Living with multiple sclerosis: longitudinal changes in employment and the importance of symptom management
People with multiple sclerosis (MS) tend to have lower participation in paid employment compared to those with other chronic diseases. In two large-sample, self-report surveys of MS patients performed 4 years apart, employment rates were measured both cross-sectionally and longitudinally. The reasons for employment loss and perceived risk of future employment loss were also assessed. A total of 1,135 patients responded to the first survey, 1,329 to the second, and 667 to both. Longitudinal loss of employment was 5.4% over the 4 years 2003–2007, a period of relative national economic prosperity. By 2007, 56% of MS patients had lost employment due to MS and 64% were not in the paid labour force. Regression analysis indicated that men were more likely than women to leave their employment because of their MS, and older people were more likely than younger ones to do so. Level of occupational skill using Australian Bureau of Statistics categorisation was not predictive of maintaining or losing employment. The main reasons reported by people with MS for their loss of employment involved the ineffective management of symptoms of MS in the workplace, rather than workplace-related factors including insufficient flexibility of employment conditions or being asked to leave or sacked. The most frequently listed symptoms relating to employment loss, and perceived risk of losing current employment, were fatigue, mobility-related symptoms, arm and hand difficulties, and cognitive deficits. These findings imply that many employees with MS are leaving their planning for effective symptom management, and for appropriate accommodations in the workplace, until such planning is too late to be effective. The potential advantages of early, supported disclosure of diagnosis to employers before MS symptoms become a problem are discussed.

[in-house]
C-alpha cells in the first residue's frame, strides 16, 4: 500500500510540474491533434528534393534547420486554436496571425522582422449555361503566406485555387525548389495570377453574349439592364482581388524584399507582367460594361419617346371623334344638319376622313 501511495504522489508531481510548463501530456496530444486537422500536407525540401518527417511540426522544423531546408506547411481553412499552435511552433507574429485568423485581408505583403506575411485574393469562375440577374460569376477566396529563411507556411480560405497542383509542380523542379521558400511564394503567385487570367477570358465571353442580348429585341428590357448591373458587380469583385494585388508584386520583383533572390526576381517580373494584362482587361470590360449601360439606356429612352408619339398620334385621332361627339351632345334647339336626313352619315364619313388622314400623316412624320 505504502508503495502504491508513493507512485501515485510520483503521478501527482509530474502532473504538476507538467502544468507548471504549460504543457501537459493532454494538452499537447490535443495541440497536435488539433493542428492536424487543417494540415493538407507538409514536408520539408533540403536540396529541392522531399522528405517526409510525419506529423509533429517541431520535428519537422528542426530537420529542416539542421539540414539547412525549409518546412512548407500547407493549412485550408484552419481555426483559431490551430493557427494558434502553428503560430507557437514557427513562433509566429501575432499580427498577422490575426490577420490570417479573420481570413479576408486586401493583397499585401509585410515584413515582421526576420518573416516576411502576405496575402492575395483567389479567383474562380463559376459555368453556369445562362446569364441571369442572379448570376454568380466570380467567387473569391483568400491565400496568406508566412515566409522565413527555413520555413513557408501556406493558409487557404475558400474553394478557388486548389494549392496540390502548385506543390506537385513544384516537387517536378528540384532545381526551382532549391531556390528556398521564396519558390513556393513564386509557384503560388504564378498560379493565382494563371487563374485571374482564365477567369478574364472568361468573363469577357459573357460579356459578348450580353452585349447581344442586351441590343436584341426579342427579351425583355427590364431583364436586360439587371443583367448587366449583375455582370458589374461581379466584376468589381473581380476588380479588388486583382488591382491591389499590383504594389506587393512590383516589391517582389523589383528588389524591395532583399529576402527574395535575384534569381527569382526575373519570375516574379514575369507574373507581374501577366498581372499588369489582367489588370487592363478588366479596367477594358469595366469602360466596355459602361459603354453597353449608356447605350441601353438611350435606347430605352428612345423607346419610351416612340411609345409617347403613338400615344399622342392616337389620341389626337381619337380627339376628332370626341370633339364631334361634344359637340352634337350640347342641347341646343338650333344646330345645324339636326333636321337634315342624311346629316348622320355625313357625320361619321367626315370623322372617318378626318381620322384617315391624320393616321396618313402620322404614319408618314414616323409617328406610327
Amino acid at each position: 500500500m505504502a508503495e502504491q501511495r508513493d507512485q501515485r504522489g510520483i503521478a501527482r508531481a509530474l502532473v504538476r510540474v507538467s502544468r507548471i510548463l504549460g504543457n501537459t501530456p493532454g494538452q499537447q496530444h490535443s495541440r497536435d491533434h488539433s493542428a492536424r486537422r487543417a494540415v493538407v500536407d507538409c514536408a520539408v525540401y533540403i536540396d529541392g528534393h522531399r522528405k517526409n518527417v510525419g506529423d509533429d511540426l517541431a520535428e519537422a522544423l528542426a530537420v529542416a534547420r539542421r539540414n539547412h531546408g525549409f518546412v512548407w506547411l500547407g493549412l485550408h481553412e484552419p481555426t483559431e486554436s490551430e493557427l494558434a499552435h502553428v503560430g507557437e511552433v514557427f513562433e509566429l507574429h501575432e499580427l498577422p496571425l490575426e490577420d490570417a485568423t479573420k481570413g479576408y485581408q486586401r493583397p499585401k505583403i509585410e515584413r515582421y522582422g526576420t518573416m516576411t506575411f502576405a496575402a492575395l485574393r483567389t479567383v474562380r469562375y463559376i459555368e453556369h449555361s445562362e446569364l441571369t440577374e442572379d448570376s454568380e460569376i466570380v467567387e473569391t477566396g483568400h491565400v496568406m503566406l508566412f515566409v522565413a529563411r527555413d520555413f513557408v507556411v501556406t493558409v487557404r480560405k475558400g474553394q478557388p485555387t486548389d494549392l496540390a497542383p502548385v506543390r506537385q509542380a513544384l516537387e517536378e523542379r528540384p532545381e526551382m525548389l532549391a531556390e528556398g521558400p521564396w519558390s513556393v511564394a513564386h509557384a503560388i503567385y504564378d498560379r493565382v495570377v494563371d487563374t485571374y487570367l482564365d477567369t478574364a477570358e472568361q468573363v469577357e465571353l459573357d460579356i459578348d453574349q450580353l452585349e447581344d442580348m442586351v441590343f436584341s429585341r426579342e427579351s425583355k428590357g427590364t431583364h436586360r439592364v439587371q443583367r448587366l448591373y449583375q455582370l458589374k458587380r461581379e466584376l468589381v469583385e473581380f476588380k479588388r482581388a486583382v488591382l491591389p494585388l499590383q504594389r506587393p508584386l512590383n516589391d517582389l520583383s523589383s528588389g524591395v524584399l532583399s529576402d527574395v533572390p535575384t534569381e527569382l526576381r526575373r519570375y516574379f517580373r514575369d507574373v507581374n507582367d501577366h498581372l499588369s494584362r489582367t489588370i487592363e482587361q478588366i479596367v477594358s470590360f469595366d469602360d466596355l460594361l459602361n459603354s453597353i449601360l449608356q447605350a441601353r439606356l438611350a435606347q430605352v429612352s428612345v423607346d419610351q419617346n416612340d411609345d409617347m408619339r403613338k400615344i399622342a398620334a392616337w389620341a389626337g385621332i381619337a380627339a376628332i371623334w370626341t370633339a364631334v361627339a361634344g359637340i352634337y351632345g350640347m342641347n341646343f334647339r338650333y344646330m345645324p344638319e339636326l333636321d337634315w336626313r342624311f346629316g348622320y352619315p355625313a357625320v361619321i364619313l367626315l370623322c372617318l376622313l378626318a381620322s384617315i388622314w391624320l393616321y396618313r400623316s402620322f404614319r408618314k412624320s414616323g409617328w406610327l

KeywordsMultiple sclerosis Symptoms Employment Longitudinal
This study was funded by MS Research Australia from corporate donations, including from Perpetual Trustees Philanthropic Division, Deloitte Australia, Bayer-Schering, Biogen-Idec, Merck-Serono and Sanofi-aventis. We thank Maureen Bourne and Naheen Zama for data collation, Deborah Bradshaw for data entry and Dr Terry Neeman for statistical analyses. We also thank Dr Delia Hendrie for assistance with the 2003 survey design and some analyses. Many people had input into the 2007 survey design used in this work, including senior staff at most State and Territory MS Societies in Australia and Dr Lynne Pezzullo at Access Economics Pty Ltd, Canberra. Finally, we thank the volunteers at MS Australia, ACT Branch, for assistance with survey collation and mail-out.
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